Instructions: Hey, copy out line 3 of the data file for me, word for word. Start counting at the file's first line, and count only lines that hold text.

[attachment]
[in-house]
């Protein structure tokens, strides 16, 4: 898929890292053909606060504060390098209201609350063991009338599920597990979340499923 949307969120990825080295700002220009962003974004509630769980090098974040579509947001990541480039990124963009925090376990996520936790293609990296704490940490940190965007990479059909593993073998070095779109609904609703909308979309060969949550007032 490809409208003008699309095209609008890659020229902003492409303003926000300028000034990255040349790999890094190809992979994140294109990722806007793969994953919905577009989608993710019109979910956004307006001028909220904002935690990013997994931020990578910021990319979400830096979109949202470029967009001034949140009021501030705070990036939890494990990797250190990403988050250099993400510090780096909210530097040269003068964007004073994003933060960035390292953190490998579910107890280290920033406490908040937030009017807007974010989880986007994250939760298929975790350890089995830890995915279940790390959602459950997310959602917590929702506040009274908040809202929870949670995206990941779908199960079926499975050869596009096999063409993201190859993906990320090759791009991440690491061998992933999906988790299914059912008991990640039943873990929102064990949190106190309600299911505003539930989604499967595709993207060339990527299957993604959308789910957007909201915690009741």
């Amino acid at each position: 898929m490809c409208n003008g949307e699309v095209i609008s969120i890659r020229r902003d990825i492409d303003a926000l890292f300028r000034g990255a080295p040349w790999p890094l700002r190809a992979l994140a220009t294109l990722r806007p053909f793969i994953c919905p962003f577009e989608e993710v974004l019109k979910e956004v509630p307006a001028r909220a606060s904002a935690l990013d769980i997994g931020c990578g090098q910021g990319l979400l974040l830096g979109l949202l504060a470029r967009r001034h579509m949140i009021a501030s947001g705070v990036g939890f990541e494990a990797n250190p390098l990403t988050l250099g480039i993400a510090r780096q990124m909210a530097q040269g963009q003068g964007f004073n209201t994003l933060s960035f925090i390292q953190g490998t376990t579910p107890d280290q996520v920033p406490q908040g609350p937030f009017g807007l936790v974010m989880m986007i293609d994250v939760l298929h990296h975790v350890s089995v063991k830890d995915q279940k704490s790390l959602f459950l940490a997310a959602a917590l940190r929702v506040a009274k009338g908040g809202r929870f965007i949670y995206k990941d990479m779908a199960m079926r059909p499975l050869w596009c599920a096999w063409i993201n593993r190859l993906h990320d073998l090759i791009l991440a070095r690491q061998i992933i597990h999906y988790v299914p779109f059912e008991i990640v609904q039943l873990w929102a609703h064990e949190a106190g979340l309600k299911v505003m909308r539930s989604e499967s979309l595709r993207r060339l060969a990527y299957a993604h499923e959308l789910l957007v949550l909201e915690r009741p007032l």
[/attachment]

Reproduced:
């Amino acid at each position: 898929m490809c409208n003008g949307e699309v095209i609008s969120i890659r020229r902003d990825i492409d303003a926000l890292f300028r000034g990255a080295p040349w790999p890094l700002r190809a992979l994140a220009t294109l990722r806007p053909f793969i994953c919905p962003f577009e989608e993710v974004l019109k979910e956004v509630p307006a001028r909220a606060s904002a935690l990013d769980i997994g931020c990578g090098q910021g990319l979400l974040l830096g979109l949202l504060a470029r967009r001034h579509m949140i009021a501030s947001g705070v990036g939890f990541e494990a990797n250190p390098l990403t988050l250099g480039i993400a510090r780096q990124m909210a530097q040269g963009q003068g964007f004073n209201t994003l933060s960035f925090i390292q953190g490998t376990t579910p107890d280290q996520v920033p406490q908040g609350p937030f009017g807007l936790v974010m989880m986007i293609d994250v939760l298929h990296h975790v350890s089995v063991k830890d995915q279940k704490s790390l959602f459950l940490a997310a959602a917590l940190r929702v506040a009274k009338g908040g809202r929870f965007i949670y995206k990941d990479m779908a199960m079926r059909p499975l050869w596009c599920a096999w063409i993201n593993r190859l993906h990320d073998l090759i791009l991440a070095r690491q061998i992933i597990h999906y988790v299914p779109f059912e008991i990640v609904q039943l873990w929102a609703h064990e949190a106190g979340l309600k299911v505003m909308r539930s989604e499967s979309l595709r993207r060339l060969a990527y299957a993604h499923e959308l789910l957007v949550l909201e915690r009741p007032l």